The following testimony was given by my husband’s 3rd great-grandfather. He was not an actual witness to the murder, but he gave testimony as to what he knew. This was published in Kansas Affairs (Report of the Special Committee appointed to investigate the troubles in Kansas with the views of the minority of said committee) in 1856.
Life in Kansas Territory at this time was definitely not dull! Charles Dow was murdered on November 21, 1855, near Lawrence, KS.
John C Davidson called and sworn.
I live about 8 miles from here, and about 4 miles from Hickory Point. I know Mr. Buckley and Mr. Coleman and Mr. Hargous, and had seen Dow once or twice before he was killed. Since Dow was killed, I heard Mr. Buckley say, that on the day of the difficulty, he went to Mr. Hargous to help him kill a beef. At dinner time, Mr. Coleman came to Mr. Hargous’ with a gun and looked rather mad; and when asked to eat some dinner, said that he did not want any. They asked him what was the matter? And Coleman said he had been driven off his claim. There was nothing more said about it then; and Mr. Buckley said that after he got through dinner, he got on his horse and went to the grocery near Mr. McKinney’s to get some tobacco and a horn. From the grocery, he said he went to the blacksmith’s shop. At the shop he found Mr. Dow. Someone had told Buckley, so he said, that Dow had said something about him but he did not tell me what it was. He and Mr. Dow said, talked the matter over, and Mr. Dow denied ever saying anything of the kind; and he told me that everything was right between them. He did not tell me how he got to where Dow was killed, and he did not tell me he was there. He said that after Dow was killed, a Dr. Chapman came on, and Coleman said he wanted to give himself up. Buckley said that Mr. Coleman wanted him to go with him and he went to the mission with him. But he said if he had known that he would be implicated in the matter by going with Coleman, he would not have gone. Buckley told me that Coleman had shot Dow – that Mr. Dow had driven him off his claim. He said that before this, Mr. Dow had had his claim marked out, and when the reserve line was run, it threw Mr. Dow’s claim over on Coleman’s claim. Mr. Coleman was engaged in burning of lime, and Mr. Dow came and told him to stop; and he wouldn’t do it. And Dow went down and got Mr. Branson; and when Coleman saw them coming, he left. He told me that the controversy about the lime kiln took place the day of the murder. There were not witnesses subpoenaed in our neighborhood, and no examination made of the charge against Coleman that I know of.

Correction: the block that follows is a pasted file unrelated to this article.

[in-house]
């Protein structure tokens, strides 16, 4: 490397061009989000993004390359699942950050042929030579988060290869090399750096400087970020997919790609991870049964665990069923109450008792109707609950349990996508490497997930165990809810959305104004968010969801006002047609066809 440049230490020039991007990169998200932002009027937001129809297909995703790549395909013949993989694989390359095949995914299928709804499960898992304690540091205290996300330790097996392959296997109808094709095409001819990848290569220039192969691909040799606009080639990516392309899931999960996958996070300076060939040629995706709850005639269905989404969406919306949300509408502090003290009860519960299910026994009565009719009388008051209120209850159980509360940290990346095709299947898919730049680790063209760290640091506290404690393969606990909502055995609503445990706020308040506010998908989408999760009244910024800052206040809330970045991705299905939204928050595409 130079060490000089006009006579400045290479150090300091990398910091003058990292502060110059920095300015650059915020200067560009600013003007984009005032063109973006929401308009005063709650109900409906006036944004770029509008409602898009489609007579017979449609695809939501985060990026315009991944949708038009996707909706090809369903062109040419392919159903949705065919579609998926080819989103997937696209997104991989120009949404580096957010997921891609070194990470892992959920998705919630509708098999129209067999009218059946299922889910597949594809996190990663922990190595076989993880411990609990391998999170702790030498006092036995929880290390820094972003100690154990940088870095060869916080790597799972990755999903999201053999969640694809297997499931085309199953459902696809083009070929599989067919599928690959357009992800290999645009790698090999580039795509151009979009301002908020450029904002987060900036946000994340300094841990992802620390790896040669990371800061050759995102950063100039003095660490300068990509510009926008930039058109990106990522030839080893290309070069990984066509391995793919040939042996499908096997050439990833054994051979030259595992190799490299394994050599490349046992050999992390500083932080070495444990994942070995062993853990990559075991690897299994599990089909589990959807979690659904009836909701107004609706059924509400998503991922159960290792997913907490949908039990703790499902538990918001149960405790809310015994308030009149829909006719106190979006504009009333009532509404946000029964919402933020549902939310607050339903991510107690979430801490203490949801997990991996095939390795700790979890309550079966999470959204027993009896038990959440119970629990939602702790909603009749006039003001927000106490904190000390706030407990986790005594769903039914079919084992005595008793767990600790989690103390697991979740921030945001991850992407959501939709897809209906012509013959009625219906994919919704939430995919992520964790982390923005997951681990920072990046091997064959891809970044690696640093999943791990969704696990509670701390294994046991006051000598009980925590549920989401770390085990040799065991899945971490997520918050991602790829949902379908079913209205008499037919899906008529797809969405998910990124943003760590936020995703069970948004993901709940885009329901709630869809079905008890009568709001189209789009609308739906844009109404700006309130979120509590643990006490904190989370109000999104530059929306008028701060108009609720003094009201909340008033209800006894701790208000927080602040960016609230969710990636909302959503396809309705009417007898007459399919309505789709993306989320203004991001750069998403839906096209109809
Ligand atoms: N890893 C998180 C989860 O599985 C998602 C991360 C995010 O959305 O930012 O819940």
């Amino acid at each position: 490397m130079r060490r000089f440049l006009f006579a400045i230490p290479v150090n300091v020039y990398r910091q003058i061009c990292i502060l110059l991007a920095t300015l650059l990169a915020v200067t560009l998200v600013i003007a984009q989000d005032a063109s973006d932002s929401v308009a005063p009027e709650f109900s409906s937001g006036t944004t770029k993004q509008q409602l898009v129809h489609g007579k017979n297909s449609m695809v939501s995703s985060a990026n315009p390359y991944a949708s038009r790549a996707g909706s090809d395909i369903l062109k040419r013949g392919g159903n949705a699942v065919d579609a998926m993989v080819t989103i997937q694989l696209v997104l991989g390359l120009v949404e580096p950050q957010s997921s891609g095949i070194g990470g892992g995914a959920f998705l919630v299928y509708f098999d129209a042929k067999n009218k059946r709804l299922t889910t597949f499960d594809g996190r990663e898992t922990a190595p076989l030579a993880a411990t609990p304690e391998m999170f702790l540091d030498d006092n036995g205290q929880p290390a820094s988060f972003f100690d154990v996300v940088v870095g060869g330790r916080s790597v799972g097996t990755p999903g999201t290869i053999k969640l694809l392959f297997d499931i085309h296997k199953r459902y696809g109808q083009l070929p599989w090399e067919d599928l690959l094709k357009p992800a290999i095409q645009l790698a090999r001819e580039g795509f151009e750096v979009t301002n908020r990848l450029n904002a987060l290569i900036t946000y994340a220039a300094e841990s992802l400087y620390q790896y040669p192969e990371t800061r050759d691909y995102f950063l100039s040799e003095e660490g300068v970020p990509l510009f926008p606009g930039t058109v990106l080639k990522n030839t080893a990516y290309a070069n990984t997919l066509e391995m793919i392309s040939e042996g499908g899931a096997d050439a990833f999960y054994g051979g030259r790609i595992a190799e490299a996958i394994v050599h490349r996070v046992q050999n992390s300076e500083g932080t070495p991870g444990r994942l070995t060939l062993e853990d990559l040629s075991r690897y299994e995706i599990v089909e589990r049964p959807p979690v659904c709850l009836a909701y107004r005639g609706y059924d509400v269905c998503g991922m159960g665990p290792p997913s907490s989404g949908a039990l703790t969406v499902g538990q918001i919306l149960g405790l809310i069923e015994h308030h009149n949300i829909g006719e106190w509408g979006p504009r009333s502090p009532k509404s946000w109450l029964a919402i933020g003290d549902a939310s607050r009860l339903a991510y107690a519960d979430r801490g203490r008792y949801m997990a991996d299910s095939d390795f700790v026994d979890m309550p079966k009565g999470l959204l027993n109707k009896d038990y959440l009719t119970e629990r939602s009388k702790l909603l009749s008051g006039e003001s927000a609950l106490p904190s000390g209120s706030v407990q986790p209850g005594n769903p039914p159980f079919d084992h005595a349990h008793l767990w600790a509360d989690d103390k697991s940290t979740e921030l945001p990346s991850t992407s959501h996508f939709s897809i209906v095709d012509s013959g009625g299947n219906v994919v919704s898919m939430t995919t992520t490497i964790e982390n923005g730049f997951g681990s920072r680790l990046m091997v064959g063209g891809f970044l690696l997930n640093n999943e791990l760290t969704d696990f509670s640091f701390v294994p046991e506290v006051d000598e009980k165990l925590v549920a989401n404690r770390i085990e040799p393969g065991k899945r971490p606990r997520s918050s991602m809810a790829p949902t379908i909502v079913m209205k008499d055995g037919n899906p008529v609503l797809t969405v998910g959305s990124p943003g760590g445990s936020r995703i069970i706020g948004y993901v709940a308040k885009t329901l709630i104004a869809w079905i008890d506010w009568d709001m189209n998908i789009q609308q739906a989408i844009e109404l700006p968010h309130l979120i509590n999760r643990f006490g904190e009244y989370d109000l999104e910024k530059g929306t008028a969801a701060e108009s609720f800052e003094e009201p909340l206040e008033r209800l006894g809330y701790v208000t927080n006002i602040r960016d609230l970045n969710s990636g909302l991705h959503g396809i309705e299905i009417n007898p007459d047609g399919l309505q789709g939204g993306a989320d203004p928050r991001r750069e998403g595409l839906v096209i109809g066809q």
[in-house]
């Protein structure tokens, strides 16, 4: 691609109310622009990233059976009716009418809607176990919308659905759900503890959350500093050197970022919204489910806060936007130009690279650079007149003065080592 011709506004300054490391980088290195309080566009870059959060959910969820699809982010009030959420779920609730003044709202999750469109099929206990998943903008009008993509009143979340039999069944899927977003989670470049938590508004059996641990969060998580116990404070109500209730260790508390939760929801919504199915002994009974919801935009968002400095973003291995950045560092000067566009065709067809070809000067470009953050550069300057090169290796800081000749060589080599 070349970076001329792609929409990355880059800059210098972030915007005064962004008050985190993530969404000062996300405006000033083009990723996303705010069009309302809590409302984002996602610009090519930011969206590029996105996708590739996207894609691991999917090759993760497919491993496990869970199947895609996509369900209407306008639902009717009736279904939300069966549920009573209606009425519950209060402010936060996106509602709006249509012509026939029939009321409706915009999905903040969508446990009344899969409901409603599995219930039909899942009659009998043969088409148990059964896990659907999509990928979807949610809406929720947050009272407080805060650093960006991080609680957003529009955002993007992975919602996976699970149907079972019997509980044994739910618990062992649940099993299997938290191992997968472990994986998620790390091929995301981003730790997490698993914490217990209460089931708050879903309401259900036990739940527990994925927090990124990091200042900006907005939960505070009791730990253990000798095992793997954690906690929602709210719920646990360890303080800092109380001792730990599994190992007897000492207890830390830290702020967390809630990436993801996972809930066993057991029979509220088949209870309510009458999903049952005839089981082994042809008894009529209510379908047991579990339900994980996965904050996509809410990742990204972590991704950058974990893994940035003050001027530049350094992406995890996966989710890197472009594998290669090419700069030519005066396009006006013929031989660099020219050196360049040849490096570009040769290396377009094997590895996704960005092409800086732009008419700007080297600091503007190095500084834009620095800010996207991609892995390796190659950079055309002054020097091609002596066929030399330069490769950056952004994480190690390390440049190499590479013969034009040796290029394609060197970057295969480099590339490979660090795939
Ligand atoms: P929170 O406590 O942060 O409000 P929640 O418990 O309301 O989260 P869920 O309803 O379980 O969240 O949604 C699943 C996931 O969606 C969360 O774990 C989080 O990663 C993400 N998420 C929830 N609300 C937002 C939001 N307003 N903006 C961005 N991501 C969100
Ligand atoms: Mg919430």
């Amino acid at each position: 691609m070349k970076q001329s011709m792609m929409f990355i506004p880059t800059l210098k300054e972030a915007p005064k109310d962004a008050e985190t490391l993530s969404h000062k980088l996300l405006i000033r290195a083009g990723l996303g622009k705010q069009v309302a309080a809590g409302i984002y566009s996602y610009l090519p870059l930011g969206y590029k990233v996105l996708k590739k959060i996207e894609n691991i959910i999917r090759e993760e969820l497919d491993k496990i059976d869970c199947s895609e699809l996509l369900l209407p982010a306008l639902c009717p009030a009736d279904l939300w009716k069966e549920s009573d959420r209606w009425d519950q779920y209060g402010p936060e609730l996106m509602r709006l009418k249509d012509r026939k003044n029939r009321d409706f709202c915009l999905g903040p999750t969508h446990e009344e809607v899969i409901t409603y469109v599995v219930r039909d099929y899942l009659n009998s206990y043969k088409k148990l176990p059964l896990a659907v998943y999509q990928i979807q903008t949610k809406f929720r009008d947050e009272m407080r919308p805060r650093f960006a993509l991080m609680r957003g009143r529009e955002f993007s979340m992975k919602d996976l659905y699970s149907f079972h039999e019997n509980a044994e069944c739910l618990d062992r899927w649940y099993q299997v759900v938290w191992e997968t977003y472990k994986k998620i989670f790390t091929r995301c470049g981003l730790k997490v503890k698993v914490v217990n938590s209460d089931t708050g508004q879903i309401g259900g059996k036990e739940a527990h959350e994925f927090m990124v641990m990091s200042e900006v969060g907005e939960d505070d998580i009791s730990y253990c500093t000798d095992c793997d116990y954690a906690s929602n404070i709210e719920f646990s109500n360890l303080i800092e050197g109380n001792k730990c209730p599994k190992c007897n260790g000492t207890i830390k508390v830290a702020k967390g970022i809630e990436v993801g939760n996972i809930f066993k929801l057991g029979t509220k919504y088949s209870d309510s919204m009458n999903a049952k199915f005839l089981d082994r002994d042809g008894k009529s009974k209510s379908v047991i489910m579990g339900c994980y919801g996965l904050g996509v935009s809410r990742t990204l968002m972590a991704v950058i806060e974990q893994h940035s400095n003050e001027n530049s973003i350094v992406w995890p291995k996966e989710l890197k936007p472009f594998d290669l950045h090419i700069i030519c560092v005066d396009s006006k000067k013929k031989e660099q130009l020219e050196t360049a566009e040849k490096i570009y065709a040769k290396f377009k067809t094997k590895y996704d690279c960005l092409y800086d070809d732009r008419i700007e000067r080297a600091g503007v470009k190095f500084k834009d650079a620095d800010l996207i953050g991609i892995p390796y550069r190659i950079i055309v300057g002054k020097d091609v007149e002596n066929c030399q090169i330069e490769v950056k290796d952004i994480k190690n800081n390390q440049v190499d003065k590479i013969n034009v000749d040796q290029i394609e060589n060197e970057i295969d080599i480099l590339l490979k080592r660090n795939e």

John C Davidson
Lawrence, K.T. May 3, 1856